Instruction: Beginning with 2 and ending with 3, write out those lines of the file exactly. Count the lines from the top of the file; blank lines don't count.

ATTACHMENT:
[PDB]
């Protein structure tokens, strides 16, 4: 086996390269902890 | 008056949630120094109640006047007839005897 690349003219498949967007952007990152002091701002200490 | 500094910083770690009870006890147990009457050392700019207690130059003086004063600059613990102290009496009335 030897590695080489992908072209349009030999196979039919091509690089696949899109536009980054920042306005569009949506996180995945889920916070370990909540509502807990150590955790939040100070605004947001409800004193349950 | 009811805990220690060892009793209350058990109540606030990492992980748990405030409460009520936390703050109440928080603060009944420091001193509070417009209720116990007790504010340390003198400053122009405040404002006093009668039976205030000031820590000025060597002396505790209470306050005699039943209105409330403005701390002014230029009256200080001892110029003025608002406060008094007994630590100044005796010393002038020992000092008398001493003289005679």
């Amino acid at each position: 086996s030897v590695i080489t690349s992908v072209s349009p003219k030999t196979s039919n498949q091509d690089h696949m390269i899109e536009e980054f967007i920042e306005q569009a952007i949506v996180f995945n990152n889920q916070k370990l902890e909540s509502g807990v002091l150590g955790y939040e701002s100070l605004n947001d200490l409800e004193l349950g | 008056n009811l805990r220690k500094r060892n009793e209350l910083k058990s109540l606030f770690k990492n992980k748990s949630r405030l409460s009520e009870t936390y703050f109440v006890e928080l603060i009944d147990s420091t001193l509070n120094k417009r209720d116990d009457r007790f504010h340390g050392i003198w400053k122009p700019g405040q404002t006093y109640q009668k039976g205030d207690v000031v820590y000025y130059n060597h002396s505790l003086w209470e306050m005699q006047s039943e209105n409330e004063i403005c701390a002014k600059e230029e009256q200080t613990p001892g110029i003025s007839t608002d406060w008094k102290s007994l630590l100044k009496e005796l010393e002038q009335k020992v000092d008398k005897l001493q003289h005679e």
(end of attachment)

């Protein structure tokens, strides 16, 4: 086996390269902890 | 008056949630120094109640006047007839005897 690349003219498949967007952007990152002091701002200490 | 500094910083770690009870006890147990009457050392700019207690130059003086004063600059613990102290009496009335 030897590695080489992908072209349009030999196979039919091509690089696949899109536009980054920042306005569009949506996180995945889920916070370990909540509502807990150590955790939040100070605004947001409800004193349950 | 009811805990220690060892009793209350058990109540606030990492992980748990405030409460009520936390703050109440928080603060009944420091001193509070417009209720116990007790504010340390003198400053122009405040404002006093009668039976205030000031820590000025060597002396505790209470306050005699039943209105409330403005701390002014230029009256200080001892110029003025608002406060008094007994630590100044005796010393002038020992000092008398001493003289005679």
């Amino acid at each position: 086996s030897v590695i080489t690349s992908v072209s349009p003219k030999t196979s039919n498949q091509d690089h696949m390269i899109e536009e980054f967007i920042e306005q569009a952007i949506v996180f995945n990152n889920q916070k370990l902890e909540s509502g807990v002091l150590g955790y939040e701002s100070l605004n947001d200490l409800e004193l349950g | 008056n009811l805990r220690k500094r060892n009793e209350l910083k058990s109540l606030f770690k990492n992980k748990s949630r405030l409460s009520e009870t936390y703050f109440v006890e928080l603060i009944d147990s420091t001193l509070n120094k417009r209720d116990d009457r007790f504010h340390g050392i003198w400053k122009p700019g405040q404002t006093y109640q009668k039976g205030d207690v000031v820590y000025y130059n060597h002396s505790l003086w209470e306050m005699q006047s039943e209105n409330e004063i403005c701390a002014k600059e230029e009256q200080t613990p001892g110029i003025s007839t608002d406060w008094k102290s007994l630590l100044k009496e005796l010393e002038q009335k020992v000092d008398k005897l001493q003289h005679e």